Most app developers targeting teens and their ever-shrinking attention spans fall short of mainstream success — but not Mammoth Media.
Wishbone, a teen polling app, and Yarn, an interactive fictional storytelling app, are part of what the company calls “micro-entertainment,” or bite-sized experiences that can fill the space of a few minutes or even a few seconds.
“It’s anything that can entertain beyond games,” explains CEO Benoit Vatere. “Because of the behaviors we see on mobile, we have to be short, or shorter than short.”
Yarn, the company’s newest app, has been particularly successful. It’s part of an emerging category of reading apps that produce “chat stories,” a format you’ve probably never heard of if you’re over the age of 25.
It’s a bit like reading an e-book, but rather than being organized in chapters, each story is told as if it were a series of text messages. Instead of turning a page, readers tap on their screen to reveal the next message in the conversation.
These “chats,” which also weave in photos and videos, tell the stories not unlike what you’d find elsewhere in the world of young adult fiction. There are stories of hookups, encounters with stalkers, haunted Ouija boards, and even a Slender Man-like tale called Stick Man — all of which are told in short bursts of a few words at a time.
The idea of striping down prose to a few text messages may sound somewhat horrifying to any bookworm, but the format’s incredibly popular with smartphone-addicted teens and younger millennials. The app’s been downloaded more than 11 million times and pulled in more than $15.5 million via in-app subscriptions since its launch last February, according to estimates from marketing firm Sensor Tower.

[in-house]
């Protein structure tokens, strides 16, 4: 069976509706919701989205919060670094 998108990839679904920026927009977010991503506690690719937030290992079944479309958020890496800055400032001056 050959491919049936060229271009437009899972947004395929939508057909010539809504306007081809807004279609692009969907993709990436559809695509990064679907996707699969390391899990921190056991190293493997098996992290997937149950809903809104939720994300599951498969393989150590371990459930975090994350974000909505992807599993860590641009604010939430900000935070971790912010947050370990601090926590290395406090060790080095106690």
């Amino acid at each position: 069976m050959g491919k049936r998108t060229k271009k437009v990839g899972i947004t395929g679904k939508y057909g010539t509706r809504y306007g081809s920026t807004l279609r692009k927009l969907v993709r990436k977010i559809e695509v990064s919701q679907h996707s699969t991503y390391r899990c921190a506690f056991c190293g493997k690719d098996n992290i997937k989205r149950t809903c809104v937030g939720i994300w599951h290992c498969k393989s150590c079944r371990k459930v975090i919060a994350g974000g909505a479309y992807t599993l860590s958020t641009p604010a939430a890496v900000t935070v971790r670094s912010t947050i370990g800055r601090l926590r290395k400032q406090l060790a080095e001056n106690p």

The Yarn app has been downloaded more than 11 million times
Now, Mammoth is getting a chance to see just how far the format can take them. The company just raised a $13 million Series A round that will go towards investing in more video content for Yarn’s stories. (Yes, even non-traditional media companies can’t escape the “pivot to video” cliché.)
Moving into video will help make yarn’s stories even more immersive, according to Mammoth. It also opens up the opportunity to work with with more traditional entertainment backgrounds. The company just released a new series from the writers behind the Saw moviefranchise starring an influencer from another teen-favorite app: Musical.ly.
There are other reasons why traditional media companies might take notice, though. At a time when publishers are desperately trying to figure out how to sustain themselves once Facebook boots them out of News Feed, Yarn is proof that people will consume content outside of the walled gardens of social media platforms.
“The vision I had when I started Mammoth is that if you want to be a media company on mobile then you have to own your distribution and monetization,” Vatere says (Yarn relies on primarily on subscriptions — not ads).
“People are learning it right now that relying on the Facebook the third parties to acquire and monetize users is very very dangerous”